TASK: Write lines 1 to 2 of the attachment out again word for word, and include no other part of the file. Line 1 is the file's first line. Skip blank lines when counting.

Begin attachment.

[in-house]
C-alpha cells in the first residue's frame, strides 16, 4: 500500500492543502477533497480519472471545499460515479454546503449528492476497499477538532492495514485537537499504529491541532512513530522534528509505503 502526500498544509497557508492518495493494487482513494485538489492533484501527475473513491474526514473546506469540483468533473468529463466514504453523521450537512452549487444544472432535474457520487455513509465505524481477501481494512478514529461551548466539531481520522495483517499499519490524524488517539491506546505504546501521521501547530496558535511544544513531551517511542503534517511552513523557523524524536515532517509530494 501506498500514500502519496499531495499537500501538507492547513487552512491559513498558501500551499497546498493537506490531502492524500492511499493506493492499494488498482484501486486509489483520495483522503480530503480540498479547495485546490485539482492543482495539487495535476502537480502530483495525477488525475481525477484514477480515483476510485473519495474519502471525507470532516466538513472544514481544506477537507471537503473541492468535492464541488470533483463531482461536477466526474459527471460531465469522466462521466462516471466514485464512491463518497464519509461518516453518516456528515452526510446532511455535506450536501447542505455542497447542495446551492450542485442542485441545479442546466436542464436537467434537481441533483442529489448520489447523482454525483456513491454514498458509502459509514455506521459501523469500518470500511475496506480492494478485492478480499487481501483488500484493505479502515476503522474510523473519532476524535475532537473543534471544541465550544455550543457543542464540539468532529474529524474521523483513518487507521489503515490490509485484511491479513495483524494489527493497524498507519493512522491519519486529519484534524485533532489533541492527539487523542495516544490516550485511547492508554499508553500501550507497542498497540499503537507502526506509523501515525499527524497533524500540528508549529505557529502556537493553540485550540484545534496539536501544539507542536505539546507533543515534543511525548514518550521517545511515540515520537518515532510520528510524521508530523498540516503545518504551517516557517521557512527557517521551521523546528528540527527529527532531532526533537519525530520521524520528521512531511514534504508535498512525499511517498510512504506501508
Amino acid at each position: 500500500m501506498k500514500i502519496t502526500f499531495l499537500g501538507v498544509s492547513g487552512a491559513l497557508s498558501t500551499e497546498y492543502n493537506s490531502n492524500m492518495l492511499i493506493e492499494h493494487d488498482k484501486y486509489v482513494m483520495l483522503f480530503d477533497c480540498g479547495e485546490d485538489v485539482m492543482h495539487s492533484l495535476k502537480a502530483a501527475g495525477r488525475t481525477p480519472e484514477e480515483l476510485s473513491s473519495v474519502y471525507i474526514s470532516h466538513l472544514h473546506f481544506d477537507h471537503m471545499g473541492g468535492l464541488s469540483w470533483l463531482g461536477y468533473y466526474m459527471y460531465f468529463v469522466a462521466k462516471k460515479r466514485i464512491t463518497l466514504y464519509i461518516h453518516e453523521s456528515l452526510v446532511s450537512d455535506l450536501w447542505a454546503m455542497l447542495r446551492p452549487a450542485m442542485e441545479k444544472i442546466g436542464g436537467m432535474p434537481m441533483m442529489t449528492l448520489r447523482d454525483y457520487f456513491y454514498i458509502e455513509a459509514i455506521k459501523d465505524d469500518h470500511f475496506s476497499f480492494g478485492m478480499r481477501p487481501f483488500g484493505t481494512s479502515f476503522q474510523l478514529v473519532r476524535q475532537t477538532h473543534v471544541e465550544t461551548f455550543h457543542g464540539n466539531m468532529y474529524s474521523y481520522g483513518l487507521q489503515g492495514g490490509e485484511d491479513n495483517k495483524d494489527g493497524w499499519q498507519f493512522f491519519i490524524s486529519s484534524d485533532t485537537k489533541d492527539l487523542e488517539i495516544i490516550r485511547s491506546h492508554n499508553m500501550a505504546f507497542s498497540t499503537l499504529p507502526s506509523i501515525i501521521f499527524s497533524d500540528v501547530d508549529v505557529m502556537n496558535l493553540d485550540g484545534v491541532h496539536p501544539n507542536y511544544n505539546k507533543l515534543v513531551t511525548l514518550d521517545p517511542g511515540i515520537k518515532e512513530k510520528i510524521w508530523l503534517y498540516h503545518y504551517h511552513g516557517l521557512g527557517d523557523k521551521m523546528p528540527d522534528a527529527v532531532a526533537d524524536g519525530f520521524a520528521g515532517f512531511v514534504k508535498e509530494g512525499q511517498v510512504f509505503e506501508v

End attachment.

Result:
[in-house]
C-alpha cells in the first residue's frame, strides 16, 4: 500500500492543502477533497480519472471545499460515479454546503449528492476497499477538532492495514485537537499504529491541532512513530522534528509505503 502526500498544509497557508492518495493494487482513494485538489492533484501527475473513491474526514473546506469540483468533473468529463466514504453523521450537512452549487444544472432535474457520487455513509465505524481477501481494512478514529461551548466539531481520522495483517499499519490524524488517539491506546505504546501521521501547530496558535511544544513531551517511542503534517511552513523557523524524536515532517509530494 501506498500514500502519496499531495499537500501538507492547513487552512491559513498558501500551499497546498493537506490531502492524500492511499493506493492499494488498482484501486486509489483520495483522503480530503480540498479547495485546490485539482492543482495539487495535476502537480502530483495525477488525475481525477484514477480515483476510485473519495474519502471525507470532516466538513472544514481544506477537507471537503473541492468535492464541488470533483463531482461536477466526474459527471460531465469522466462521466462516471466514485464512491463518497464519509461518516453518516456528515452526510446532511455535506450536501447542505455542497447542495446551492450542485442542485441545479442546466436542464436537467434537481441533483442529489448520489447523482454525483456513491454514498458509502459509514455506521459501523469500518470500511475496506480492494478485492478480499487481501483488500484493505479502515476503522474510523473519532476524535475532537473543534471544541465550544455550543457543542464540539468532529474529524474521523483513518487507521489503515490490509485484511491479513495483524494489527493497524498507519493512522491519519486529519484534524485533532489533541492527539487523542495516544490516550485511547492508554499508553500501550507497542498497540499503537507502526506509523501515525499527524497533524500540528508549529505557529502556537493553540485550540484545534496539536501544539507542536505539546507533543515534543511525548514518550521517545511515540515520537518515532510520528510524521508530523498540516503545518504551517516557517521557512527557517521551521523546528528540527527529527532531532526533537519525530520521524520528521512531511514534504508535498512525499511517498510512504506501508